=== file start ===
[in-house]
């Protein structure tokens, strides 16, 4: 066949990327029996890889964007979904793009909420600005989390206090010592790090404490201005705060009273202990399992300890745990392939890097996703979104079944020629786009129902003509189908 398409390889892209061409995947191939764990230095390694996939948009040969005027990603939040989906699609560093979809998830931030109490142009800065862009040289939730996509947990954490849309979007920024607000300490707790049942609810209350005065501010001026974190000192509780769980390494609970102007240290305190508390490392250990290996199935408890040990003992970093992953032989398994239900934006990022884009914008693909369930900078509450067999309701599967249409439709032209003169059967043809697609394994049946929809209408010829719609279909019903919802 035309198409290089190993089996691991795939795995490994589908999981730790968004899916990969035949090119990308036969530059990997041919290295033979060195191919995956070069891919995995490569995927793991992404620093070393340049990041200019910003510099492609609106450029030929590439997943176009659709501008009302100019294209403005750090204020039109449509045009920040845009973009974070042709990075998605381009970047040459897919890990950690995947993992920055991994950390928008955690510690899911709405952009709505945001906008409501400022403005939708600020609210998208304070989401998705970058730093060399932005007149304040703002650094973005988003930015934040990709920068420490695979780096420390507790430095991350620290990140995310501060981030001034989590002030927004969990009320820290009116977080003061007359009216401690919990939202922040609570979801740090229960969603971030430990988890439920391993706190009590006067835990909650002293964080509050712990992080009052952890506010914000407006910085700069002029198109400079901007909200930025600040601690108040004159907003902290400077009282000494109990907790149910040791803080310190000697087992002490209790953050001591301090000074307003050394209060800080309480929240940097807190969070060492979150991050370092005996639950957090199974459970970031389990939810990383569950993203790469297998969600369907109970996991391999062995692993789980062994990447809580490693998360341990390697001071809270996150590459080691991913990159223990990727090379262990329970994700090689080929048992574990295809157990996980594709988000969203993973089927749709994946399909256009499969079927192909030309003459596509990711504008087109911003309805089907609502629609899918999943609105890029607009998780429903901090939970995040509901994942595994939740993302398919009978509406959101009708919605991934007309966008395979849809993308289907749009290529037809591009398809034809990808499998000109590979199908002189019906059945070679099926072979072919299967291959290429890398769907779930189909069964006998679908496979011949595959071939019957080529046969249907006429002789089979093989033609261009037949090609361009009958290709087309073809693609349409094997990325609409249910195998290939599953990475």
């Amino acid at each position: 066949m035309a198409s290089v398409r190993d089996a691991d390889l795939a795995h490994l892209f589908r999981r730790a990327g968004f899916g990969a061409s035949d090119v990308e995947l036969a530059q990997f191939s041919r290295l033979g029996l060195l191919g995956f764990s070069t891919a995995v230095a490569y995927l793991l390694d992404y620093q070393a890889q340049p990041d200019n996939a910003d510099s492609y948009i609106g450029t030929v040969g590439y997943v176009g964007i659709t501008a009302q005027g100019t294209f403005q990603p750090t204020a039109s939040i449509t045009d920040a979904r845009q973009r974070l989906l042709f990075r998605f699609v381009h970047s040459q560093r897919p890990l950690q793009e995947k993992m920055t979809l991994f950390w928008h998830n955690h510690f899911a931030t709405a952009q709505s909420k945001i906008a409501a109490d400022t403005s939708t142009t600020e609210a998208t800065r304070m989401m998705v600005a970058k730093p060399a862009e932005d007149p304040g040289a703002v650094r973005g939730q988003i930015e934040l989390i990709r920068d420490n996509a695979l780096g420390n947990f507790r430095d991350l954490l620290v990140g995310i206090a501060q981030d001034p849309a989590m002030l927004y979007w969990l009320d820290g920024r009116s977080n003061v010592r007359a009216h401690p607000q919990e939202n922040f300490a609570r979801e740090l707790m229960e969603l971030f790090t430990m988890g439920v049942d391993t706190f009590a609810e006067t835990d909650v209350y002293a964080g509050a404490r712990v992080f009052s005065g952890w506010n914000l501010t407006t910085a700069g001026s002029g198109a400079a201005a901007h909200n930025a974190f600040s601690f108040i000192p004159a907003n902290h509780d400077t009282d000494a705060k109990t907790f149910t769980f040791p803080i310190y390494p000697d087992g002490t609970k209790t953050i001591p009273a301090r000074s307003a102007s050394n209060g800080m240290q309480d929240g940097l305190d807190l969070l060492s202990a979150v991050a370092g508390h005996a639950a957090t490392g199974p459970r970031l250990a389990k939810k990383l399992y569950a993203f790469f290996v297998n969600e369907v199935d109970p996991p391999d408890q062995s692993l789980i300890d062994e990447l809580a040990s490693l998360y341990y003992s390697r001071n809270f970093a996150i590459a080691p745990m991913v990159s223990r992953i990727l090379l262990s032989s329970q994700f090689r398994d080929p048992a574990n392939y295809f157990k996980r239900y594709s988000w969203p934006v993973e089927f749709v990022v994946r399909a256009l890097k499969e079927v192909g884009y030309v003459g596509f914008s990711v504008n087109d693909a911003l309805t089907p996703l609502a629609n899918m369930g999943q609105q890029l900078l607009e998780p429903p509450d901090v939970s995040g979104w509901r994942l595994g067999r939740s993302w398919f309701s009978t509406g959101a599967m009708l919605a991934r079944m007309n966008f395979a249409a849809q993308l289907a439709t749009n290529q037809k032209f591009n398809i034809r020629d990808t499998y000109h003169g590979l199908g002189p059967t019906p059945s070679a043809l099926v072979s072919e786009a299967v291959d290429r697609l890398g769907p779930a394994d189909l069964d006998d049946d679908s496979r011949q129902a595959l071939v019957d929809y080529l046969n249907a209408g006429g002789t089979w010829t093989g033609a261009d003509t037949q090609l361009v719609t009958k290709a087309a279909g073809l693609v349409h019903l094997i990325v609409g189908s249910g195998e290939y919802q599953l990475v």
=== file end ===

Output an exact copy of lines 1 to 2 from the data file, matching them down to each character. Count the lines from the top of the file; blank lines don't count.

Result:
[in-house]
């Protein structure tokens, strides 16, 4: 066949990327029996890889964007979904793009909420600005989390206090010592790090404490201005705060009273202990399992300890745990392939890097996703979104079944020629786009129902003509189908 398409390889892209061409995947191939764990230095390694996939948009040969005027990603939040989906699609560093979809998830931030109490142009800065862009040289939730996509947990954490849309979007920024607000300490707790049942609810209350005065501010001026974190000192509780769980390494609970102007240290305190508390490392250990290996199935408890040990003992970093992953032989398994239900934006990022884009914008693909369930900078509450067999309701599967249409439709032209003169059967043809697609394994049946929809209408010829719609279909019903919802 035309198409290089190993089996691991795939795995490994589908999981730790968004899916990969035949090119990308036969530059990997041919290295033979060195191919995956070069891919995995490569995927793991992404620093070393340049990041200019910003510099492609609106450029030929590439997943176009659709501008009302100019294209403005750090204020039109449509045009920040845009973009974070042709990075998605381009970047040459897919890990950690995947993992920055991994950390928008955690510690899911709405952009709505945001906008409501400022403005939708600020609210998208304070989401998705970058730093060399932005007149304040703002650094973005988003930015934040990709920068420490695979780096420390507790430095991350620290990140995310501060981030001034989590002030927004969990009320820290009116977080003061007359009216401690919990939202922040609570979801740090229960969603971030430990988890439920391993706190009590006067835990909650002293964080509050712990992080009052952890506010914000407006910085700069002029198109400079901007909200930025600040601690108040004159907003902290400077009282000494109990907790149910040791803080310190000697087992002490209790953050001591301090000074307003050394209060800080309480929240940097807190969070060492979150991050370092005996639950957090199974459970970031389990939810990383569950993203790469297998969600369907109970996991391999062995692993789980062994990447809580490693998360341990390697001071809270996150590459080691991913990159223990990727090379262990329970994700090689080929048992574990295809157990996980594709988000969203993973089927749709994946399909256009499969079927192909030309003459596509990711504008087109911003309805089907609502629609899918999943609105890029607009998780429903901090939970995040509901994942595994939740993302398919009978509406959101009708919605991934007309966008395979849809993308289907749009290529037809591009398809034809990808499998000109590979199908002189019906059945070679099926072979072919299967291959290429890398769907779930189909069964006998679908496979011949595959071939019957080529046969249907006429002789089979093989033609261009037949090609361009009958290709087309073809693609349409094997990325609409249910195998290939599953990475």